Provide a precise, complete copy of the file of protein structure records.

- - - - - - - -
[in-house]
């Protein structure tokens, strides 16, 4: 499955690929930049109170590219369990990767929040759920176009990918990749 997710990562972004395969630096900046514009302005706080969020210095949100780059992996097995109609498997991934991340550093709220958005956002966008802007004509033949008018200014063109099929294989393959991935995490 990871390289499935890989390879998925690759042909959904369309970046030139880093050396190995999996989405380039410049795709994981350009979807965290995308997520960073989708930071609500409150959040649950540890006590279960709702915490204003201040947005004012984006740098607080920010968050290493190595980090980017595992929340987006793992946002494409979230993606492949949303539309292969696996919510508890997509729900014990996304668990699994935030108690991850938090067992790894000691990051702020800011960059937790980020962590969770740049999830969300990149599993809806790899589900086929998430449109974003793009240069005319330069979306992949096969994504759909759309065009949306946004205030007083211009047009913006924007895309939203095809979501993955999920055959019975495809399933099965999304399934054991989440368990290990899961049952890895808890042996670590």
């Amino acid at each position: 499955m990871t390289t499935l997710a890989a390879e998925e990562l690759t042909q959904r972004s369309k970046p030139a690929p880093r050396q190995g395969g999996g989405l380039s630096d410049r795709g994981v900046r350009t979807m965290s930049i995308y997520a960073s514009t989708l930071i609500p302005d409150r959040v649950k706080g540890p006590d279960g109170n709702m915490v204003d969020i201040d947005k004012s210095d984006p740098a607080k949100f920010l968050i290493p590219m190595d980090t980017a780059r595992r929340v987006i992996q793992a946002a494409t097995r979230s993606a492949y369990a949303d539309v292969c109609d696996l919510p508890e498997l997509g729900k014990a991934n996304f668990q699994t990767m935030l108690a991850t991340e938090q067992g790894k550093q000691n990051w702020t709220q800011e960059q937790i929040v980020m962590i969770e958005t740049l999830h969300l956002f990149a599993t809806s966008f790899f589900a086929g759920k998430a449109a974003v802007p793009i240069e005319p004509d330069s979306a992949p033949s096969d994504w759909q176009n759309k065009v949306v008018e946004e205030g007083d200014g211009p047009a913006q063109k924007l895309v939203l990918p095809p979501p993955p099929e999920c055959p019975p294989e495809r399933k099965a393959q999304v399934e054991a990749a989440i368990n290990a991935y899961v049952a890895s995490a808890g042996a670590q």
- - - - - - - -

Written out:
[in-house]
């Protein structure tokens, strides 16, 4: 499955690929930049109170590219369990990767929040759920176009990918990749 997710990562972004395969630096900046514009302005706080969020210095949100780059992996097995109609498997991934991340550093709220958005956002966008802007004509033949008018200014063109099929294989393959991935995490 990871390289499935890989390879998925690759042909959904369309970046030139880093050396190995999996989405380039410049795709994981350009979807965290995308997520960073989708930071609500409150959040649950540890006590279960709702915490204003201040947005004012984006740098607080920010968050290493190595980090980017595992929340987006793992946002494409979230993606492949949303539309292969696996919510508890997509729900014990996304668990699994935030108690991850938090067992790894000691990051702020800011960059937790980020962590969770740049999830969300990149599993809806790899589900086929998430449109974003793009240069005319330069979306992949096969994504759909759309065009949306946004205030007083211009047009913006924007895309939203095809979501993955999920055959019975495809399933099965999304399934054991989440368990290990899961049952890895808890042996670590």
């Amino acid at each position: 499955m990871t390289t499935l997710a890989a390879e998925e990562l690759t042909q959904r972004s369309k970046p030139a690929p880093r050396q190995g395969g999996g989405l380039s630096d410049r795709g994981v900046r350009t979807m965290s930049i995308y997520a960073s514009t989708l930071i609500p302005d409150r959040v649950k706080g540890p006590d279960g109170n709702m915490v204003d969020i201040d947005k004012s210095d984006p740098a607080k949100f920010l968050i290493p590219m190595d980090t980017a780059r595992r929340v987006i992996q793992a946002a494409t097995r979230s993606a492949y369990a949303d539309v292969c109609d696996l919510p508890e498997l997509g729900k014990a991934n996304f668990q699994t990767m935030l108690a991850t991340e938090q067992g790894k550093q000691n990051w702020t709220q800011e960059q937790i929040v980020m962590i969770e958005t740049l999830h969300l956002f990149a599993t809806s966008f790899f589900a086929g759920k998430a449109a974003v802007p793009i240069e005319p004509d330069s979306a992949p033949s096969d994504w759909q176009n759309k065009v949306v008018e946004e205030g007083d200014g211009p047009a913006q063109k924007l895309v939203l990918p095809p979501p993955p099929e999920c055959p019975p294989e495809r399933k099965a393959q999304v399934e054991a990749a989440i368990n290990a991935y899961v049952a890895s995490a808890g042996a670590q």